An Olympic medal eluded his dad in 1976. Today, Matthew Centrowitz aims to fulfill the family dream.
By John Brant, Runner's World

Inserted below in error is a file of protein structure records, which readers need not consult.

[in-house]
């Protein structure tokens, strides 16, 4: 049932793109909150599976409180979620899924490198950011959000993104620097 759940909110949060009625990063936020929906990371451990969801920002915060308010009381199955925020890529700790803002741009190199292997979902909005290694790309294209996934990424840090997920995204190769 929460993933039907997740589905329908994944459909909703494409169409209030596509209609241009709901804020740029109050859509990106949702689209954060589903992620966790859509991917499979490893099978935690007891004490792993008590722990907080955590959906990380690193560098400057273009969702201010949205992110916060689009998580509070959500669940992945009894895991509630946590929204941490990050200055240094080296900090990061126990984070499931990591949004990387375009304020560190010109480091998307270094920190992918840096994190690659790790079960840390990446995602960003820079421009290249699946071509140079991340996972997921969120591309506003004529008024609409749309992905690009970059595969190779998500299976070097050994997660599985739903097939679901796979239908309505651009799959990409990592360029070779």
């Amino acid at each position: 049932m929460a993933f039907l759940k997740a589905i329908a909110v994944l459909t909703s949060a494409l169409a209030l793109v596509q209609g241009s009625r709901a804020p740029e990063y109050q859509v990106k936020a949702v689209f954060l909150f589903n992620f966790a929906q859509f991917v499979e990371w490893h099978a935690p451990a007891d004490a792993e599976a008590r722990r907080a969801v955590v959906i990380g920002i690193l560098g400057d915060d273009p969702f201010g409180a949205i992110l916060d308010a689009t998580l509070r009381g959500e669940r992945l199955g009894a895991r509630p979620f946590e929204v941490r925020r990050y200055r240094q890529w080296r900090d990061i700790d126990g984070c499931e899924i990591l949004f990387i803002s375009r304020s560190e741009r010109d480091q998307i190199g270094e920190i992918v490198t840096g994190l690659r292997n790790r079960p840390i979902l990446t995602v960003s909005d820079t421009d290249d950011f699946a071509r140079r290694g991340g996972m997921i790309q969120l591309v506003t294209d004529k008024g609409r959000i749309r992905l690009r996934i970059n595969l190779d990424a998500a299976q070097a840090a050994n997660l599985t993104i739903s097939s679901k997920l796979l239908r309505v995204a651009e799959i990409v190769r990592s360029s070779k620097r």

Several times a week, the most accomplished father-son duo in the history of middle-distance racing engages in a transcontinental telephone call, continuing a conversation about running that began when Matthew Centrowitz was in high school. His father, Matt, 57, was the head track and cross-country coach at American University in Washington, D.C., a position he still holds. "It was about an hour's drive from our house to the campus, and on weekends I'd ride along with my dad when he drove in to work," the younger Centrowitz recalls. "We talked running nonstop. My dad has seen it all. He would talk about all the ways that the sport can go right—and wrong. But mostly I remember Dad communicating a passion for running. I always loved those car rides." This month, Centrowitz, 22, will look to do something that no American—including his dad, a two-time Olympian—has done in 104 years: win a gold in one of the Olympics' premiere track-and-field events, the 1500 meters.
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